18 December, 2018
How to Get Rid of Dark Skin on the Neck
Dark skin on the neck is usually a result of something known as acanthosis nigricans. It's characterized by the National Institutes of Health as a skin condition that causes hyperpigmentation along the folds and creases of your body. The hyperpigmentation is usually accompanied by an abnormal thickening of the skin. Most people affected by this condition have an increased level of insulin within the body, as would be seen in diabetes, polycystic ovary syndrome and obesity.
Talk to your primary health care provider. It's important to properly diagnose the cause of the darkened neck skin, so make an appointment with your doctor as soon as possible. By diagnosing and subsequently treating the underlying cause of the condition, you can often see an improvement in the hyperpigmentation.
Apply a skin lightening cream directly on darkened skin. Until a cause is found, you can lighten your darkened neck skin with creams containing hydroquinone, a skin bleaching agent. Follow the directions on the packaging for best results.
The American Osteopathic College of Dermatology recommends using a topical retinoid. Retinoids typically treat acne, but are also known to lighten areas of hyperpigmentation. Follow the instructions provided by your doctor. Lactic, alphahydroxy or salicylic acids can all be used for this purpose as well.
Try losing weight, suggests the Mayo Clinic. If the acanthosis nigricans is caused by obesity, dropping the excess pounds can help regulate insulin levels, and thereby cause the dark skin around the neck to fade. Cutting back on your caloric intake while increasing physical exercise can often help you lose weight.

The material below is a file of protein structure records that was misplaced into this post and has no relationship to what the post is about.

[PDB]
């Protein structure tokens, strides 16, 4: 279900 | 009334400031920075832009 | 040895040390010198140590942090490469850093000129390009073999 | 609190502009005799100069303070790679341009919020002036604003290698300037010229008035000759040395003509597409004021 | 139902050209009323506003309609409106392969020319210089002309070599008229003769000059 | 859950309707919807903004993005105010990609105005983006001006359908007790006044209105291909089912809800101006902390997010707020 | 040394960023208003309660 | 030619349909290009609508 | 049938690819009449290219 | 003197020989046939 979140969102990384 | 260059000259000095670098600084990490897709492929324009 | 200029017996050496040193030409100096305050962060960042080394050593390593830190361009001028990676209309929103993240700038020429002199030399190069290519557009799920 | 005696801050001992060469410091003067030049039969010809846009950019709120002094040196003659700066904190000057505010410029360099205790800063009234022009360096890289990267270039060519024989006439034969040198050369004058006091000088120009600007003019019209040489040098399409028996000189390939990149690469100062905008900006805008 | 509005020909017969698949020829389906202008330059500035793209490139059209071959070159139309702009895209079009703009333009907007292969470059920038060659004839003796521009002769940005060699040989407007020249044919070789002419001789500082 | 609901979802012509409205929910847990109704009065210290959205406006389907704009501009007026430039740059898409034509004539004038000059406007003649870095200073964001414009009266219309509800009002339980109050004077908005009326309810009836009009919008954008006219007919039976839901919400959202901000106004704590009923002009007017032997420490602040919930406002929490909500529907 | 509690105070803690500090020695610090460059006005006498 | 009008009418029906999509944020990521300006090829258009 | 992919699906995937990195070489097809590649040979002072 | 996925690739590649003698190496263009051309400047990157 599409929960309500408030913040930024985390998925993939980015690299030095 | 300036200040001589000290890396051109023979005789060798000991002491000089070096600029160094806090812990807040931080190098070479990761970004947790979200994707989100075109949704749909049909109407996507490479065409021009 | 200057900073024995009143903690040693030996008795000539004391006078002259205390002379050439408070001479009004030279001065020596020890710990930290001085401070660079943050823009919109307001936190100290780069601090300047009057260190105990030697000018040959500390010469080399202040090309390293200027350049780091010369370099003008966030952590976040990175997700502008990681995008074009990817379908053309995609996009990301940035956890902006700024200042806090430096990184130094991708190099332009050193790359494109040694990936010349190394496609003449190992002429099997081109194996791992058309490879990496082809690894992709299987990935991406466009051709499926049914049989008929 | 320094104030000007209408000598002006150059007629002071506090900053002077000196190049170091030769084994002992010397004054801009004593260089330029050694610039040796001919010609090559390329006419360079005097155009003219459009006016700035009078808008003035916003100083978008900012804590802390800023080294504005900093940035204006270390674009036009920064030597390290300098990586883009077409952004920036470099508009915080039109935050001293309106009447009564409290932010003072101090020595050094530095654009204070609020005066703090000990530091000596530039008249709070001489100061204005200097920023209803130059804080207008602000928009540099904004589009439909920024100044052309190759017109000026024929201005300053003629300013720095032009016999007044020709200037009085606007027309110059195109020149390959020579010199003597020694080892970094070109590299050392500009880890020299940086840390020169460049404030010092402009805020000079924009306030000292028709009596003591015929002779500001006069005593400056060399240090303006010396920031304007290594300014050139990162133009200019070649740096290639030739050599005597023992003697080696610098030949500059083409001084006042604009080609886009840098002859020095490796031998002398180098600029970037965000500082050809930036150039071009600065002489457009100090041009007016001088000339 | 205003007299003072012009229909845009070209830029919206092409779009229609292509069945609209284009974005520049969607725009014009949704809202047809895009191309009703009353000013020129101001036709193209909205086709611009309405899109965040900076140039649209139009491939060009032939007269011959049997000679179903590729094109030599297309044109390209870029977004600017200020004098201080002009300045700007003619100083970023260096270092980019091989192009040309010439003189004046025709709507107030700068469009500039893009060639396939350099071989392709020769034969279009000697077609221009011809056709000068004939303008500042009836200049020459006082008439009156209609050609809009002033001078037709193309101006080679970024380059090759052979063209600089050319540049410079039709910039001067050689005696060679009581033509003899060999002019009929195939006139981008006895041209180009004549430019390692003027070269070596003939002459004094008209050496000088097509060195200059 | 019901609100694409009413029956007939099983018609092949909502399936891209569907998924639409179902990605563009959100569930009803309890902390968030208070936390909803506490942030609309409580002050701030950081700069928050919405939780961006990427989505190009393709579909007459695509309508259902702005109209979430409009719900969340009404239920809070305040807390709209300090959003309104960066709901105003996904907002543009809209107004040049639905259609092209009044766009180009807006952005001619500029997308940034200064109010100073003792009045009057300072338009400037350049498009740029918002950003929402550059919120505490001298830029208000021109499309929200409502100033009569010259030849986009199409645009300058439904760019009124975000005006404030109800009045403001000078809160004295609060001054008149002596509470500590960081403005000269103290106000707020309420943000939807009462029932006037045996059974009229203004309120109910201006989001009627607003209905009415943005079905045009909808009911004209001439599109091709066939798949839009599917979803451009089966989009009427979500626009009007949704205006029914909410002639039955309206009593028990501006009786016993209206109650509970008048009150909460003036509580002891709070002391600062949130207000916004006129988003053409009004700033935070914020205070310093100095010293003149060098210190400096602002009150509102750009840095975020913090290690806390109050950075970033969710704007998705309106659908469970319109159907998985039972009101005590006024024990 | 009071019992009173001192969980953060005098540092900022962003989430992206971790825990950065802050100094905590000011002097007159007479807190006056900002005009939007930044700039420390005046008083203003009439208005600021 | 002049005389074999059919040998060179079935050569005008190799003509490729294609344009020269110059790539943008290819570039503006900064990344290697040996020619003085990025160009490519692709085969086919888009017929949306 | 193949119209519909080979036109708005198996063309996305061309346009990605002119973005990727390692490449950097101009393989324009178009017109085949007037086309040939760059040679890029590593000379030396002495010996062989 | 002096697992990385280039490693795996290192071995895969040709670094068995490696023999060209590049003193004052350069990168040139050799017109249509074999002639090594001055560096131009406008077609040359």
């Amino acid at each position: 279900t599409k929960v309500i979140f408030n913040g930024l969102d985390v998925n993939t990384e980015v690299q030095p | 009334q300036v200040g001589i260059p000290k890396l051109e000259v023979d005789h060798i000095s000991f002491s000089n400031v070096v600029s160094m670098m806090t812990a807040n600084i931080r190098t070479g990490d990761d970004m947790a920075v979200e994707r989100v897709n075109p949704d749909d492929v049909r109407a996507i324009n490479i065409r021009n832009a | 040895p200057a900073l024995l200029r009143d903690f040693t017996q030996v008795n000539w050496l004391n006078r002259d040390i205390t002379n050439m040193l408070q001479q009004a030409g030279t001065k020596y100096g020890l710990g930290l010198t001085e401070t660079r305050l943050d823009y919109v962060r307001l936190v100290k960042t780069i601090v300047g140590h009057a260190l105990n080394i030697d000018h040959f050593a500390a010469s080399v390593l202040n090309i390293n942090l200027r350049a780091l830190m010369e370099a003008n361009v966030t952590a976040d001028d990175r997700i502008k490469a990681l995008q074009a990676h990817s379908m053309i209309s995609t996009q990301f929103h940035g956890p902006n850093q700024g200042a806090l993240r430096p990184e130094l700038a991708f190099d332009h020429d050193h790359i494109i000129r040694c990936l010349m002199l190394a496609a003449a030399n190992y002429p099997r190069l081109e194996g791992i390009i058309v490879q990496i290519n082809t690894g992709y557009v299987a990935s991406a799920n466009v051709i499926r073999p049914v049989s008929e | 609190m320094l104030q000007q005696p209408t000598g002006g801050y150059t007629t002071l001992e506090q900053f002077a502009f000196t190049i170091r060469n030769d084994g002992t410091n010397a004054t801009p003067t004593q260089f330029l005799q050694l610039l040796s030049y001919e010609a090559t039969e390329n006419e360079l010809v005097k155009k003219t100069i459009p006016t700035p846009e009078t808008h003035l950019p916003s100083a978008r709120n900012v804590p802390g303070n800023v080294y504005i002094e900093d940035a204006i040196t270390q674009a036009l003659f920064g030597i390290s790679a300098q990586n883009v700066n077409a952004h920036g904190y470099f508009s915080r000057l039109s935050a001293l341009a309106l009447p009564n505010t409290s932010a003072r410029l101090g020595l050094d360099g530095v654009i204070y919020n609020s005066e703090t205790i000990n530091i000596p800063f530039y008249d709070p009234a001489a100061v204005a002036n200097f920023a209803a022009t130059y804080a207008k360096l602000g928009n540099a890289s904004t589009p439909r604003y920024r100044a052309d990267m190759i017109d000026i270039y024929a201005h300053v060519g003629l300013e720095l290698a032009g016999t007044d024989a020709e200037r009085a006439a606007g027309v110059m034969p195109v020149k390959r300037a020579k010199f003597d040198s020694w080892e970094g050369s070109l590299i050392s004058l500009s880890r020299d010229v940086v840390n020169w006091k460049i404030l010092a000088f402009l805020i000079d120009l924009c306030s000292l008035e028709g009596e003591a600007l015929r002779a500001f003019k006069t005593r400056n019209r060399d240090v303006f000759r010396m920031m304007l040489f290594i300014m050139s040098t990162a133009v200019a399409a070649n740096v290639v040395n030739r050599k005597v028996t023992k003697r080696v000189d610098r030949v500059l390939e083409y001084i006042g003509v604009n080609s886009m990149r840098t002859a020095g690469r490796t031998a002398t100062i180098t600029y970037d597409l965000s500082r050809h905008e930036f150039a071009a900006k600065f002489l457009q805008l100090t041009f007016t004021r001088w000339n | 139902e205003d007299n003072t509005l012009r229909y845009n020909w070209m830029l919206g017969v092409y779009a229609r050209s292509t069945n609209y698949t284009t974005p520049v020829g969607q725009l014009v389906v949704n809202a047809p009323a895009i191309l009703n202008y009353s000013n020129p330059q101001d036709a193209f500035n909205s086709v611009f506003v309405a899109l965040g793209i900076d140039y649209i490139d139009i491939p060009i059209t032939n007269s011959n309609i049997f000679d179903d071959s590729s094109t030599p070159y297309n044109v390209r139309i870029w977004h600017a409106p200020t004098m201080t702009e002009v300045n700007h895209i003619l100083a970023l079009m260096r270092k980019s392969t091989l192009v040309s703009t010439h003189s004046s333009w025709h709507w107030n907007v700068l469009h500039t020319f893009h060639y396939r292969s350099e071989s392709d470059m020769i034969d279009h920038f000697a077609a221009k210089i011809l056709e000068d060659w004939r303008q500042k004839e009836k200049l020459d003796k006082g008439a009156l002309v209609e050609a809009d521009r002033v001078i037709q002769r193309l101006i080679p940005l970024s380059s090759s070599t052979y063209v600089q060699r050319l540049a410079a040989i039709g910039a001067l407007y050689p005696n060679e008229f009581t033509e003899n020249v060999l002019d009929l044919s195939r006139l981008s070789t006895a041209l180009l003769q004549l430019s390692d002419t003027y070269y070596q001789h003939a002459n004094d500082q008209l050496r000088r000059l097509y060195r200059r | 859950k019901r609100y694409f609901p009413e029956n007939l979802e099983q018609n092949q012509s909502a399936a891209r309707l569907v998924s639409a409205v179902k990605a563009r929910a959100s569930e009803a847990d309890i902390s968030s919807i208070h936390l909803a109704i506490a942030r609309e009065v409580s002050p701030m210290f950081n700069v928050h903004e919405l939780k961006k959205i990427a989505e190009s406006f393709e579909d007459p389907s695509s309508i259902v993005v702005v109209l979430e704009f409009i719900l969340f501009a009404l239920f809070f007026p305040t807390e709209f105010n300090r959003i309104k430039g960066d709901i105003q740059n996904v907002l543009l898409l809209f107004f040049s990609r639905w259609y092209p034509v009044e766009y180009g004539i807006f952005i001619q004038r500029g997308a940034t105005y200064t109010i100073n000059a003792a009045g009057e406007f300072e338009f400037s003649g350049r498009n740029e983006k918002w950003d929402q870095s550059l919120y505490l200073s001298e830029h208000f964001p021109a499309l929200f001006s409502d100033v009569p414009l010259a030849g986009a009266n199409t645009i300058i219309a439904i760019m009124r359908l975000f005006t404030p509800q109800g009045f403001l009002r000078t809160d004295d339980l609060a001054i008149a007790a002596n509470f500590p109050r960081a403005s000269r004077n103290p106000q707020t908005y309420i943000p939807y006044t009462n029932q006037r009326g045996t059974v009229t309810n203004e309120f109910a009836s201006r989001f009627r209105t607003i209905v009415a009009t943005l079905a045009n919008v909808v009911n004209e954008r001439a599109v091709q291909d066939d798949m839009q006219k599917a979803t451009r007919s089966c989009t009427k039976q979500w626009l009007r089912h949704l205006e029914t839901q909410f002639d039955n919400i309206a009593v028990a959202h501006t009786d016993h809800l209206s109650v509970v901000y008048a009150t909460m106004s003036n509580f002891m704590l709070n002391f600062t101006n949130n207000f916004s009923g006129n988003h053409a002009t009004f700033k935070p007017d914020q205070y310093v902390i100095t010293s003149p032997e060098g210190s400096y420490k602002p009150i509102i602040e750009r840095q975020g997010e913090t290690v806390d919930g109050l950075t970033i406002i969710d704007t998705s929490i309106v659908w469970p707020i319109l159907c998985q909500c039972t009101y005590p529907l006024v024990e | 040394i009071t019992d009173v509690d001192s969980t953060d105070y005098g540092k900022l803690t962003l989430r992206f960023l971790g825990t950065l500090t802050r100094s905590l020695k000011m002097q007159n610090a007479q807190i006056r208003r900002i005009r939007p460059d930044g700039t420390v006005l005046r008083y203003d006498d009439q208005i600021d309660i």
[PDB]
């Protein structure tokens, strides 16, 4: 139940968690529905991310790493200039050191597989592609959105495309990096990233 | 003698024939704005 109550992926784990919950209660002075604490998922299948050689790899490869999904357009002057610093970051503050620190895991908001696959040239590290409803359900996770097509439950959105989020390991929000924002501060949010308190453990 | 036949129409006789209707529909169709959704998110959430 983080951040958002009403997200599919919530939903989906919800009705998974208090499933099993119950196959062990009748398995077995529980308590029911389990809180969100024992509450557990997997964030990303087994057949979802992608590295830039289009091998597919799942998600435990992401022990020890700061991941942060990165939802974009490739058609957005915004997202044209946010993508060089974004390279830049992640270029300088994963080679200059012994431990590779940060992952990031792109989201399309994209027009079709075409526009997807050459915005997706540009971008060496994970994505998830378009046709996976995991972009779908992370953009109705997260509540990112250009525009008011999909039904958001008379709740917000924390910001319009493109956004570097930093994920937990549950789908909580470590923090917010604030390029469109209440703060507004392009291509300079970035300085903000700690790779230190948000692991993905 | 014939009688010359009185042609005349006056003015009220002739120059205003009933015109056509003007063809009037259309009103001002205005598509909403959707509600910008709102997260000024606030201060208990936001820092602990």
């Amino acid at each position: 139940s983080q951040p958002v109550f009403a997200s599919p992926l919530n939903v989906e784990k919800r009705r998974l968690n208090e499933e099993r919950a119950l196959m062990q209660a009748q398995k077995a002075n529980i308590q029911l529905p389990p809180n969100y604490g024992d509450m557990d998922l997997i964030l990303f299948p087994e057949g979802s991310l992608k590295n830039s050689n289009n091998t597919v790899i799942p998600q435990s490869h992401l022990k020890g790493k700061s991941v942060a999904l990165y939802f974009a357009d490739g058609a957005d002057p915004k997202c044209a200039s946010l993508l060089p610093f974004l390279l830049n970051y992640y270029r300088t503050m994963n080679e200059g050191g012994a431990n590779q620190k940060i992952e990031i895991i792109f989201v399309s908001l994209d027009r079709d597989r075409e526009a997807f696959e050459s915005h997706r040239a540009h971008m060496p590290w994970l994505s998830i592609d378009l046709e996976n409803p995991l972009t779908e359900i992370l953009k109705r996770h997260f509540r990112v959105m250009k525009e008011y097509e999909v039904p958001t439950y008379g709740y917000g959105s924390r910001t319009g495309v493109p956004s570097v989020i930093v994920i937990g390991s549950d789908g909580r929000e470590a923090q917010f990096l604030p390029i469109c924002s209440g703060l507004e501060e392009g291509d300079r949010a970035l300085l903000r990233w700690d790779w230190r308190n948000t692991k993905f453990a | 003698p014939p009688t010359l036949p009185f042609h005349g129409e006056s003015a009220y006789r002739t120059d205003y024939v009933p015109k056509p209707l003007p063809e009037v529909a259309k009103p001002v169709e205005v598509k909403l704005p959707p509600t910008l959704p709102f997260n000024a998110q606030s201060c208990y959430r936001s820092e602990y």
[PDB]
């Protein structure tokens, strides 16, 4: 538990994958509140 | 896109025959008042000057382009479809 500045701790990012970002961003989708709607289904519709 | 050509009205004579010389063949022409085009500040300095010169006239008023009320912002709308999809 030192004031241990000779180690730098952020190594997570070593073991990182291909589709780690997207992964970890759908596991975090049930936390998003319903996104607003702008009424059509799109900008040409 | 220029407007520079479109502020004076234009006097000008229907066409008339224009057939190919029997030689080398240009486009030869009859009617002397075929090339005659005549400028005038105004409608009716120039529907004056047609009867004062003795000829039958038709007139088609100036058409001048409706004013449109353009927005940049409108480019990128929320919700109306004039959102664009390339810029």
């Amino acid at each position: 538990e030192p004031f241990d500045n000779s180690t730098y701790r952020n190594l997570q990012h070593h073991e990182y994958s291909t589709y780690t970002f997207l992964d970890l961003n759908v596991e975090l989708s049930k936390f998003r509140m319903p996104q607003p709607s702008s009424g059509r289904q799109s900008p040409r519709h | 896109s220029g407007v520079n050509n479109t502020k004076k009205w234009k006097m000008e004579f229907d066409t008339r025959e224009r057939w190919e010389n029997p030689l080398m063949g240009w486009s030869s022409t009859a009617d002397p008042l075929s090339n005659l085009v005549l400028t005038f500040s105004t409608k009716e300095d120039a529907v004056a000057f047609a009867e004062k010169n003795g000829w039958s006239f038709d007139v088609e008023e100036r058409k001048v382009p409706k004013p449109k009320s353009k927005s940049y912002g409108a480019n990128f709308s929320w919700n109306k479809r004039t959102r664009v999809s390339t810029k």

Change your diet. If the acanthosis nigricans is caused by diabetes, reducing your intake of sugars and starches may help fade hyperpigmentation. Before making any dietary changes, talk to a doctor or dietitian.
Invest in fish oil supplements. According to the Mayo Clinic, the dietary supplement shows promise in lightening skin affected by acanthosis nigricans.
Talk to your health care provider about a prescription for metformin. Women suffering from polycystic ovary syndrome can regulate their insulin levels with metformin, and consequently cause the darkened neck skin to fade.
Talk to a dermatologist about skin rejuvenation. Sometimes, the darkened and thickened skin can be improved with skin treatments, including dermabrasion and laser therapy. Both cosmetic procedures remove the surface layer of the skin, which promotes the growth of new skin cells closer in color and texture to the rest of your skin.
The National Institutes of Health explains that some cases of acanthosis nigricans are linked to medications, especially those prescriptions for oral contraceptives or growth hormones. Ceasing the use of such product can cause the dark skin to fade, but talk to your doctor before ever ceasing use of any medication.
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